Sometimes a Speedhunters story takes weeks or months of preparation to organize. It can require dozens of emails or phone calls back and forth between us and owners of cars or shops we are planning to feature to make sure everything is set. On the other hand, there are those occasions where we just happen upon really cool stuff at random. That’s the case with what I’m about to show you.
It began when I visited the Cal Trend paint shop in Saitama during my recent trip to Japan. I’d just wrapped up shooting Kondo-san’s custom Mercury and was sitting inside the shop talking cars with the guys. This was when I was asked, “Hey, I know this place where they build some crazy Dekotora – wanna check it out?” First off, it would have been completely rude to say no. Second, I absolutely wanted to see it.
So we jumped into the car and took a short ride over to a local shop called Art Planning Yuuma. Now I’d seen Japan’s famous Dekotora (translation: Decoration Trucks) once or twice before in Japan – usually out of the corner of my eye on the highway or at a parking area somewhere – but I never had the chance to look at one up close, let alone have an opportunity to see where they are created.
This is Kobayashi-san, the head of the shop and wearer of a very cool old school punch-perm hairdo – or as he describes it in broken English, “Japanese mafia hair”. Even though our visit was last minute, he was happy to show me around.
Custom big rigs aren’t something we typically cover on Speedhunters, but I say it’s near impossible not to be fascinated to these things. Dekotora (or ‘Art Trucks’ as they’re sometimes referred to) are after all, a big part of Japan’s vehicular obsession.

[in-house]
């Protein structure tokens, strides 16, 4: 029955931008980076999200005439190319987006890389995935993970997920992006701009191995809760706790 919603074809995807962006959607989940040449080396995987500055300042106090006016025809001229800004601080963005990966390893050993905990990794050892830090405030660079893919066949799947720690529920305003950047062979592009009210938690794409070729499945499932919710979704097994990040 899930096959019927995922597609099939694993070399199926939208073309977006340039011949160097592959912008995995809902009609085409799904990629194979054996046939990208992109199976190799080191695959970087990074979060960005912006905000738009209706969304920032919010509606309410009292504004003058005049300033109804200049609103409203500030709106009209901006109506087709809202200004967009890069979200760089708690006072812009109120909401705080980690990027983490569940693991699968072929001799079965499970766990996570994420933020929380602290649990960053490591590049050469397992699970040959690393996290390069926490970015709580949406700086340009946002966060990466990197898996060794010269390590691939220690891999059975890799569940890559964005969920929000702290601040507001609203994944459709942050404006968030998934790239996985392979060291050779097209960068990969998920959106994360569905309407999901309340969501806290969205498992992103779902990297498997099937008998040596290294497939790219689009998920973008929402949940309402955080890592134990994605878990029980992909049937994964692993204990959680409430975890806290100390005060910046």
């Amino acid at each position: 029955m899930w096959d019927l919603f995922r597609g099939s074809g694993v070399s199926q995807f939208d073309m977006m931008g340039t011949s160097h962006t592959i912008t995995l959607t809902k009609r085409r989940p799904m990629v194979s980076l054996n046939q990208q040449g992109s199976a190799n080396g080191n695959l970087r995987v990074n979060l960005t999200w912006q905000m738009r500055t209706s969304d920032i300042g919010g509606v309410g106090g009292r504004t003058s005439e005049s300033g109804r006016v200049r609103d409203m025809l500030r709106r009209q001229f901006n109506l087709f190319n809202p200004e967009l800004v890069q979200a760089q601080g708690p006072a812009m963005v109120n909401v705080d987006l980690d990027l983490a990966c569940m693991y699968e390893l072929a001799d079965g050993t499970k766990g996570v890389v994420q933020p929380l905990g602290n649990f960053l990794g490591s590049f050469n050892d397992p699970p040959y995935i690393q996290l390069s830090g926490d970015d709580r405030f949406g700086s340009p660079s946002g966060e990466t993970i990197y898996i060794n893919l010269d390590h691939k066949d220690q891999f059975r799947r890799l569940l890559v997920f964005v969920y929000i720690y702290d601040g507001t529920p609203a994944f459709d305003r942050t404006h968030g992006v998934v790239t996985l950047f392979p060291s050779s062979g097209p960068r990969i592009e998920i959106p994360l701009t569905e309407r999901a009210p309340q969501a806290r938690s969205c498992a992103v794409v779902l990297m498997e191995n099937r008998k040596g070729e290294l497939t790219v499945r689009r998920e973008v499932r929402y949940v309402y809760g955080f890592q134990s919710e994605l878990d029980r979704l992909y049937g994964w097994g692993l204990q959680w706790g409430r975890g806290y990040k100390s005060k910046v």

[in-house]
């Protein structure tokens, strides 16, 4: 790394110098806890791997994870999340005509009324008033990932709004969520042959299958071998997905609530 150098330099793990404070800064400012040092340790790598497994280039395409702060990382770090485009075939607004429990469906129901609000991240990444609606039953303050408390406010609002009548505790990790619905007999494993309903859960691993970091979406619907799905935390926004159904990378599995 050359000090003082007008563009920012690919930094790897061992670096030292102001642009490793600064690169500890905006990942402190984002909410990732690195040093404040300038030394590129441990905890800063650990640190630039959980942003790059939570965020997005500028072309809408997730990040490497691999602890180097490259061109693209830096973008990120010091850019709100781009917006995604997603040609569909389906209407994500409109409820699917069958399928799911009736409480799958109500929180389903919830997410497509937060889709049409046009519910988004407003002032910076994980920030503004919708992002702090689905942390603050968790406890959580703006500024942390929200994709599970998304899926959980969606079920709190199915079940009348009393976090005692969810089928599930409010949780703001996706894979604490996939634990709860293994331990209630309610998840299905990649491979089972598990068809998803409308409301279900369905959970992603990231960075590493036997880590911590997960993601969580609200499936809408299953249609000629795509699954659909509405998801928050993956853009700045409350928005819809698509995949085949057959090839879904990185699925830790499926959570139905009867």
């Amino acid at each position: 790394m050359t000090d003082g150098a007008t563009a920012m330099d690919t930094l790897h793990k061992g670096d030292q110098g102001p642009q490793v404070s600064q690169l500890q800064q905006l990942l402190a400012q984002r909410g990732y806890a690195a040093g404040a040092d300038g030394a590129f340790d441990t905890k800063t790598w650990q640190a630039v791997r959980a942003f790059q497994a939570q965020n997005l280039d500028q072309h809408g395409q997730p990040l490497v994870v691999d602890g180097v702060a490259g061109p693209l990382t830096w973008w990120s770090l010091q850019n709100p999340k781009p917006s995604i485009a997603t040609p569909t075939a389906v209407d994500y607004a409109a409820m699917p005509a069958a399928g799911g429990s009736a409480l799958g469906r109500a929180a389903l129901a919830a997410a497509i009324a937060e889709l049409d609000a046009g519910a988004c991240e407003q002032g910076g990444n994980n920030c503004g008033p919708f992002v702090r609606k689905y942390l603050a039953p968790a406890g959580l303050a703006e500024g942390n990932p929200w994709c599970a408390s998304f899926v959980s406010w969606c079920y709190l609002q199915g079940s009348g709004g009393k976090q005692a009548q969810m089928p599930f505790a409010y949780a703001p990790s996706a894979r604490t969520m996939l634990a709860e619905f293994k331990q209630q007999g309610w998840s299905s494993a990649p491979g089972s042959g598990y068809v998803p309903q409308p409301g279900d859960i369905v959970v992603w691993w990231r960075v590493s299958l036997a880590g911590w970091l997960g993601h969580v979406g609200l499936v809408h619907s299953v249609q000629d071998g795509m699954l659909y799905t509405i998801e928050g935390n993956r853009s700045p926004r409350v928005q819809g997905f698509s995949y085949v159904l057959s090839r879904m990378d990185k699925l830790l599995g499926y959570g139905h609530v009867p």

Needless to say, Art Planning Yuuma was unlike any shop I have ever visited before. It was much more like a traditional engineering factory than any sort of tuning shop. But that’s not surprising given the massive size of these trucks and the type of work that goes into them.
The shop makes its own dress-up parts for the trucks, along with one-off stainless steel fabrication and other custom work for those looking to really personalize their machine.
Some of the most popular additions to the body are light fixtures and these bumpers that closely resemble cow catchers from steam locomotives.
Besides the big garage and workshop area, Art Planning Yuuma also includes a retail store with a full stock of parts and accessories for truckers.
Some of the items in the shop are similar to what you’d find in a Super Autobacs or similar automotive accessories shop in Japan…
…while others are much more specific to the world of trucking.
The walls are filled with things like custom tail light set ups…
…and flashy license plate holders.
Just as it is with normal cars, there’s an entire industry in Japan based around customizing these rigs. It doesn’t matter whether it’s someone trying to build a mind-blowing Dekotora or just a normal trucker looking to dress up his machine.
The store also stocks a big selection of accessories for the interiors of these rigs.